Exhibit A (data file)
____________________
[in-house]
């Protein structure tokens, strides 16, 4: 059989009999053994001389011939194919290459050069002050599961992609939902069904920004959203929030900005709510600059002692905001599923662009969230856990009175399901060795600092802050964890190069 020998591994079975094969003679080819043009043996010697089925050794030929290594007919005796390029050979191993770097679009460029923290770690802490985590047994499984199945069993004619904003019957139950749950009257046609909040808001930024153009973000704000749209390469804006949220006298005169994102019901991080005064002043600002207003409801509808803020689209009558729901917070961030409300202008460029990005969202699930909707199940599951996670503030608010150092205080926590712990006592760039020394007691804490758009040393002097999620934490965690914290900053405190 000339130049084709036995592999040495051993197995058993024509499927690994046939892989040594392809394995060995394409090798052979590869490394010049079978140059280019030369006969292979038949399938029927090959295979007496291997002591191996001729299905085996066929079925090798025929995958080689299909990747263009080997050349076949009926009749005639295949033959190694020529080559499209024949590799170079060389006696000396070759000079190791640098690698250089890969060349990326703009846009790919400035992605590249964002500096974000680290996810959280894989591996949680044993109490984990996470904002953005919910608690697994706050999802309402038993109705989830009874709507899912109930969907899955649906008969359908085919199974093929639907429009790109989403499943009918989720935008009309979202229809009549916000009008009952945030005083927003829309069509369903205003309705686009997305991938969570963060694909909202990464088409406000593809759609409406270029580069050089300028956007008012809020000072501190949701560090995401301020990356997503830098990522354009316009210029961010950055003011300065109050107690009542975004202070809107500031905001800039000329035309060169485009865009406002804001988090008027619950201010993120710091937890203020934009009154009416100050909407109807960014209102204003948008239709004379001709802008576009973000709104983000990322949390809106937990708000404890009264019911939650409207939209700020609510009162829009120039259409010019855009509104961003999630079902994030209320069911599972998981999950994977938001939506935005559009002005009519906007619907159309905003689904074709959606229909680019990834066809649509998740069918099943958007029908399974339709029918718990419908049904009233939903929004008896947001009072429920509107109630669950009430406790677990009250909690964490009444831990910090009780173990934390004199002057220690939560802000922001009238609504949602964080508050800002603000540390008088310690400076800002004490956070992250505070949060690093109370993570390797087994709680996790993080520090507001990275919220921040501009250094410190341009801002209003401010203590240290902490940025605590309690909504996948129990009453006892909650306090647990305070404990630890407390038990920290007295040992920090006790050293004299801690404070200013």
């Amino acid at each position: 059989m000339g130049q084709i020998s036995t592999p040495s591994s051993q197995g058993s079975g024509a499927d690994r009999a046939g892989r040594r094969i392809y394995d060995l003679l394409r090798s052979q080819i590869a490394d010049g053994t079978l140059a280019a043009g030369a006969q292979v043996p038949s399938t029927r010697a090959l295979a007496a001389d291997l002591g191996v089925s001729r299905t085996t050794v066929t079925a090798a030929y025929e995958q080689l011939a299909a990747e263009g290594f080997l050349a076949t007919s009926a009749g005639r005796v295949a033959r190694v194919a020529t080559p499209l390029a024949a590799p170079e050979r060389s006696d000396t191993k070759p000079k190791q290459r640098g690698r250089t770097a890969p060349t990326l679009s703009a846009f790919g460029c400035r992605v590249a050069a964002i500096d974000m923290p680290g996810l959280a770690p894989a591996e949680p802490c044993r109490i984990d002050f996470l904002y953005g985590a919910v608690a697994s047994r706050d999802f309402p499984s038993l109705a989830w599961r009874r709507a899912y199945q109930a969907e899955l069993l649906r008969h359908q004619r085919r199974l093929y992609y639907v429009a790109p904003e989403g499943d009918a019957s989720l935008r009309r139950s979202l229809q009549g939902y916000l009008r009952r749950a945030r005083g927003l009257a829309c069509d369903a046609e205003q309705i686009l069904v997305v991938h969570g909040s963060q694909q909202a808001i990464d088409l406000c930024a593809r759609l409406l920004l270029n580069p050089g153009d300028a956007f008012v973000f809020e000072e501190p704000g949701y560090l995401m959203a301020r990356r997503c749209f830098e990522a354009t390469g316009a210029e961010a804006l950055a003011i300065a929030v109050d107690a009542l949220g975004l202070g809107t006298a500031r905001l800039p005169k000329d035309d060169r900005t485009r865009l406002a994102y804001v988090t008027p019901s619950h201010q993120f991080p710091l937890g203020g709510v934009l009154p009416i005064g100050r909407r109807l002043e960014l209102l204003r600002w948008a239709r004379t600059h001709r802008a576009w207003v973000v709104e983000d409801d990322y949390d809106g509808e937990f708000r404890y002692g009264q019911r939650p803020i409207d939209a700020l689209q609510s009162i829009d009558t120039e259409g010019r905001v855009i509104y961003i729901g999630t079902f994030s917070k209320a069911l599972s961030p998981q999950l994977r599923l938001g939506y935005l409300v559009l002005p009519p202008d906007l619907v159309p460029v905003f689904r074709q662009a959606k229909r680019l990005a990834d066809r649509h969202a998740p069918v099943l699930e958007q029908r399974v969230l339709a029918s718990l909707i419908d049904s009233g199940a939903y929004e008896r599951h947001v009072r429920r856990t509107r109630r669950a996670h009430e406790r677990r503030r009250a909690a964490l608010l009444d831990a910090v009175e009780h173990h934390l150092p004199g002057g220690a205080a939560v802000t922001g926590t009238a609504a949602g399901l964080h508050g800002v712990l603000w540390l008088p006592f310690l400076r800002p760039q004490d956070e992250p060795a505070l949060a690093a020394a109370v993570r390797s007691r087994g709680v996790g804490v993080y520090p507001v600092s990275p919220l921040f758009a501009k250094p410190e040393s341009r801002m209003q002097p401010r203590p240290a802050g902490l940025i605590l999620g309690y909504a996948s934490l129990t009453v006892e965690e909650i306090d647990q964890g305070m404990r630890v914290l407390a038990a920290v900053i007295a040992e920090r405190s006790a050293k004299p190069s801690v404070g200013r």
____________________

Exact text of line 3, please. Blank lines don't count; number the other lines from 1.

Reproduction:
């Amino acid at each position: 059989m000339g130049q084709i020998s036995t592999p040495s591994s051993q197995g058993s079975g024509a499927d690994r009999a046939g892989r040594r094969i392809y394995d060995l003679l394409r090798s052979q080819i590869a490394d010049g053994t079978l140059a280019a043009g030369a006969q292979v043996p038949s399938t029927r010697a090959l295979a007496a001389d291997l002591g191996v089925s001729r299905t085996t050794v066929t079925a090798a030929y025929e995958q080689l011939a299909a990747e263009g290594f080997l050349a076949t007919s009926a009749g005639r005796v295949a033959r190694v194919a020529t080559p499209l390029a024949a590799p170079e050979r060389s006696d000396t191993k070759p000079k190791q290459r640098g690698r250089t770097a890969p060349t990326l679009s703009a846009f790919g460029c400035r992605v590249a050069a964002i500096d974000m923290p680290g996810l959280a770690p894989a591996e949680p802490c044993r109490i984990d002050f996470l904002y953005g985590a919910v608690a697994s047994r706050d999802f309402p499984s038993l109705a989830w599961r009874r709507a899912y199945q109930a969907e899955l069993l649906r008969h359908q004619r085919r199974l093929y992609y639907v429009a790109p904003e989403g499943d009918a019957s989720l935008r009309r139950s979202l229809q009549g939902y916000l009008r009952r749950a945030r005083g927003l009257a829309c069509d369903a046609e205003q309705i686009l069904v997305v991938h969570g909040s963060q694909q909202a808001i990464d088409l406000c930024a593809r759609l409406l920004l270029n580069p050089g153009d300028a956007f008012v973000f809020e000072e501190p704000g949701y560090l995401m959203a301020r990356r997503c749209f830098e990522a354009t390469g316009a210029e961010a804006l950055a003011i300065a929030v109050d107690a009542l949220g975004l202070g809107t006298a500031r905001l800039p005169k000329d035309d060169r900005t485009r865009l406002a994102y804001v988090t008027p019901s619950h201010q993120f991080p710091l937890g203020g709510v934009l009154p009416i005064g100050r909407r109807l002043e960014l209102l204003r600002w948008a239709r004379t600059h001709r802008a576009w207003v973000v709104e983000d409801d990322y949390d809106g509808e937990f708000r404890y002692g009264q019911r939650p803020i409207d939209a700020l689209q609510s009162i829009d009558t120039e259409g010019r905001v855009i509104y961003i729901g999630t079902f994030s917070k209320a069911l599972s961030p998981q999950l994977r599923l938001g939506y935005l409300v559009l002005p009519p202008d906007l619907v159309p460029v905003f689904r074709q662009a959606k229909r680019l990005a990834d066809r649509h969202a998740p069918v099943l699930e958007q029908r399974v969230l339709a029918s718990l909707i419908d049904s009233g199940a939903y929004e008896r599951h947001v009072r429920r856990t509107r109630r669950a996670h009430e406790r677990r503030r009250a909690a964490l608010l009444d831990a910090v009175e009780h173990h934390l150092p004199g002057g220690a205080a939560v802000t922001g926590t009238a609504a949602g399901l964080h508050g800002v712990l603000w540390l008088p006592f310690l400076r800002p760039q004490d956070e992250p060795a505070l949060a690093a020394a109370v993570r390797s007691r087994g709680v996790g804490v993080y520090p507001v600092s990275p919220l921040f758009a501009k250094p410190e040393s341009r801002m209003q002097p401010r203590p240290a802050g902490l940025i605590l999620g309690y909504a996948s934490l129990t009453v006892e965690e909650i306090d647990q964890g305070m404990r630890v914290l407390a038990a920290v900053i007295a040992e920090r405190s006790a050293k004299p190069s801690v404070g200013r």